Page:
New York Metro, August 2009New York City bedrooms are the site of some legendary creative acts. That doesn't mean that every music producer working in New York City wants their 9/01/2009 8:00 AM Eastern
New York City bedrooms are the site of some legendary creative acts. That doesn't mean that every music producer working in New York City wants their studio to be situated in a bedroom, however. Fortunately, a convenient option is emerging for solo practitioners who want to work in their own space and at their own pace, but with the energy of a team and the amenities of a world-class studio close at hand.
Spin Recording Studios (www.spinmusicstudios.com), in the Queens neighborhood known as Long Island City, is offering New York City's producers the latest, uh, spin on the creative beehive. Today, Spin provides an elite corps of music-makers the ability to work in production suites tailored specifically for the needs of today's producer.
For owner Peter Benjamin, Spin's producer pod-based model came on the heels of a common New York City studio scenario. “This guy showed up one day in 2007, and said, ‘I just bought your building: You can either stay here and I won't renew, or I can buy you out of your lease,’” Benjamin recalls. “We let him buy us out of our lease, and it took us about a year to find another location.”
Benjamin left behind a spacious control room and one of New York City's best-sounding live rooms at their first location, but were determined to replicate them nearby. “Cost was the first major consideration for staying in Long Island City — square-foot prices have gone through the roof on the other side of the bridge [in Manhattan],” Benjamin says. “Second, I had a client base, and I didn't want to throw a monkey wrench in everything by saying that we were opening up in another neighborhood.”
Benjamin and his team — including producer Nik Chinboukas, studio architect Alex Kyrazis and assistant manager Kurt Nepogoda — may have actually surpassed their original goal of perfectly re-creating recording conditions at Spin Version 1. The new 650-square-foot live room features a striking staggered ceiling, open but well-controlled acoustics, and the famed former Bearsville Yamaha C6 grand piano. A newly acquired SSL 4068G/G+ console is the centerpiece of the highly comfortable 450-square-foot control room. Meanwhile, a well-equipped B room with an Amek 44-channel console and Pro Tools HD3 Accel handles the overflow.
While the old Spin had depended on an annex of 11 hourly rehearsal studios to supplement their income, Benjamin was more than ready to move on to a more pro approach for the new location with four production suites. “The production rooms lend themselves to what we're doing,” he explains. “Each producer brings his own gear into the suite, which has a vocal booth. Now they're in a facility with a lounge, a kitchen, and they can use our studio to sell their craft because everyone pops into the Spin control room and live room before they go to the production suites.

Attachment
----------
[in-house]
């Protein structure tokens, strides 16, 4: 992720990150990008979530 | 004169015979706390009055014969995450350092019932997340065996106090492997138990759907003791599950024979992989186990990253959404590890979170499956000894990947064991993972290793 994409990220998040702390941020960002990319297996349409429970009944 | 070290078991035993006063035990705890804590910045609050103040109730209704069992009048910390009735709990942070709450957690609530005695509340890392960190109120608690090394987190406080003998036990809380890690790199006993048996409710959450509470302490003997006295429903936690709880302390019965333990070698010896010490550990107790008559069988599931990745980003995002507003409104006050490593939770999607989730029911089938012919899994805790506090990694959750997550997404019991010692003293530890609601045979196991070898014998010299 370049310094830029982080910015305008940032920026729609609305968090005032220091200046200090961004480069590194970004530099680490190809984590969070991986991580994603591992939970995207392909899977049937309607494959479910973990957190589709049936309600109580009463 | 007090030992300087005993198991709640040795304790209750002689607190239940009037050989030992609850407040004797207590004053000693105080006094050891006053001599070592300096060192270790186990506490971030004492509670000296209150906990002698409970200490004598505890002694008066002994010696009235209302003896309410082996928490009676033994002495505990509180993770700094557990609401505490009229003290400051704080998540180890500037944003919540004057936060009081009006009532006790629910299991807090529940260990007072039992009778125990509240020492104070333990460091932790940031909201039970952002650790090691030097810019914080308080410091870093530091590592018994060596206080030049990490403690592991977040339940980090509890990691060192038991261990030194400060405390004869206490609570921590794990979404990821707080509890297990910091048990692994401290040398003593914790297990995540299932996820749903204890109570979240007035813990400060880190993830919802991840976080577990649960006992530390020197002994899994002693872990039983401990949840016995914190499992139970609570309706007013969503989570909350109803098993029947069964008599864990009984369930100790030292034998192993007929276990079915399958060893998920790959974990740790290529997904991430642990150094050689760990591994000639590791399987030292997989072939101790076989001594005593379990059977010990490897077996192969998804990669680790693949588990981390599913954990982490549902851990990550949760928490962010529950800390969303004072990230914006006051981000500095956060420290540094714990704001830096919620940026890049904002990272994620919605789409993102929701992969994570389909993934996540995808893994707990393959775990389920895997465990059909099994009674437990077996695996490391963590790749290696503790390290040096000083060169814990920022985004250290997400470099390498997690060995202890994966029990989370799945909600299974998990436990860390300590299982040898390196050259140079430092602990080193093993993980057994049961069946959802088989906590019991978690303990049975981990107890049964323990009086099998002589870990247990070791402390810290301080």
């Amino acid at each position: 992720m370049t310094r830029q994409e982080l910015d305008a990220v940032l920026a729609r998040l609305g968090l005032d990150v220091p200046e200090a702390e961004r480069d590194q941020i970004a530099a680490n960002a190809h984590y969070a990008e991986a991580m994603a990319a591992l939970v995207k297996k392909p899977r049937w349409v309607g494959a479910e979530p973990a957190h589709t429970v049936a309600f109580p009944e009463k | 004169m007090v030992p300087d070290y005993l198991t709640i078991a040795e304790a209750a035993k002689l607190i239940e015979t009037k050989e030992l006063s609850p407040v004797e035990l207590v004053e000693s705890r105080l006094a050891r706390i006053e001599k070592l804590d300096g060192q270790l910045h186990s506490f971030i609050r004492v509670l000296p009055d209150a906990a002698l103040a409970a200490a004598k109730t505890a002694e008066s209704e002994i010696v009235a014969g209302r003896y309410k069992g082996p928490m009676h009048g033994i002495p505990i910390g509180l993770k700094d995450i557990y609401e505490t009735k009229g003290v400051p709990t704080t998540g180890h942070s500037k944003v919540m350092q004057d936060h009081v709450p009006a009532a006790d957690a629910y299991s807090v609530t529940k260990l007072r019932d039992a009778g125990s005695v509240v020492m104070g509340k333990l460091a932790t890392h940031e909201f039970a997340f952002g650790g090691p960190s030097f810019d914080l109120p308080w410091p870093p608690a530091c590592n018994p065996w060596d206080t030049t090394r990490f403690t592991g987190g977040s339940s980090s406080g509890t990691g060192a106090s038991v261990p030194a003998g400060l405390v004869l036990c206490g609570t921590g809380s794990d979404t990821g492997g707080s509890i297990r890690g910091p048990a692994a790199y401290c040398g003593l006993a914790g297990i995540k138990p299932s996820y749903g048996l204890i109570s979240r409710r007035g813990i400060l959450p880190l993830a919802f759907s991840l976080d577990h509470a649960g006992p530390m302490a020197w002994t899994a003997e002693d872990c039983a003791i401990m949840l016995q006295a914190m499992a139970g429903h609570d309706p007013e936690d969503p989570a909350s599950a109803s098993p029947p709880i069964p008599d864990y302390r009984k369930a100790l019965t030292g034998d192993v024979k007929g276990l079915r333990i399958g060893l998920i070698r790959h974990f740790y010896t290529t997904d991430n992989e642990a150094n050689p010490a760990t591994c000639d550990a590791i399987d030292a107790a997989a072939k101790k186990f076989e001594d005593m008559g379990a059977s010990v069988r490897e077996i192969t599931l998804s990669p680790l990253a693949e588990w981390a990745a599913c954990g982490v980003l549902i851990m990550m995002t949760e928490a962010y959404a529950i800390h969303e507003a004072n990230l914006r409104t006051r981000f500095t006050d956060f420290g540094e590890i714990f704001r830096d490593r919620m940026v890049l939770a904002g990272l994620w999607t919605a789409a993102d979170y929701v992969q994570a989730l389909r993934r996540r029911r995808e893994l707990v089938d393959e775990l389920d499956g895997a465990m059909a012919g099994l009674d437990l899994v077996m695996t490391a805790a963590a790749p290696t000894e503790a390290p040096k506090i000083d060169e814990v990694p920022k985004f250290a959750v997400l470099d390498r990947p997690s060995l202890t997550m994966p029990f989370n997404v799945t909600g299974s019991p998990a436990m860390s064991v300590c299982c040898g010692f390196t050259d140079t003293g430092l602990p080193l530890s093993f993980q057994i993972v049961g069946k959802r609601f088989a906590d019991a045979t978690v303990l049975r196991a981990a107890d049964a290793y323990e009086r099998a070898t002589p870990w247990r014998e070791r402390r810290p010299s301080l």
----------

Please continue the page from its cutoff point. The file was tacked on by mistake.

“At the same time, we expected we'd get business from these guys. If they need a world-class live room, it's right here, or they say, ‘We should really spread this out on the SSL and mix there.’ And that's basically what's been happening.”
The Spin suites have already attracted successful producers like Josh Wilbur, whose credits include Lamb of God's Wrath, which debuted at a healthy Number 2 on the Billboard charts earlier this year. Also in-house are emerging writer/producers like Terence Dover, whose production for New Zealand band Midnight Youth scored the group a Number One radio hit and a Gold album at home.
Before he came to Spin, Dover had been working and living out of a studio within his loft space in Greenpoint, Brooklyn, where he wrote and recorded with Avril Lavigne and multiple indie artists. When the hipsters in his 'hood started evolving into young professionals who were less tolerant of having a music studio next door, however, Dover was happy to learn he had an option opening up in Long Island City. “I had done a few records at Spin and enjoyed the room,” he says. “When Pete called me and said there was a room at the new facility, I said, ‘Put my name on it.’
“The initial attraction was to have the facility right down the hall, and there is a wow factor of showing clients the SSL, but really what I found the most compelling was the camaraderie. Here you have the water cooler aspect, with all the guys making records. It's a synergetic energy that makes you want to do good work and reach a certain level of achievement.”
Before Dover could get settled in at Spin, Benjamin and Chinboukas had their reasons for selecting him as a tenant. “It was a perfect fit,” Benjamin notes. “First of all, we knew him — first and foremost you think trust. And from a business sense, we knew we could possibly get work out of this relationship, be able to say, ‘You're here. Why go somewhere else when you can just walk down the hall?’”
With a metal man, Broadway specialist, rock maven and pop prodigy all onsite, the producer-friendly Spin Recording Studios has taken a definite turn for the common good of all its tenants. “It's not just one person doing something — it's a situation where everybody wants everybody else to succeed,” Benjamin observes. “Everyone looks out for the next person. That's what a good family is made of.”
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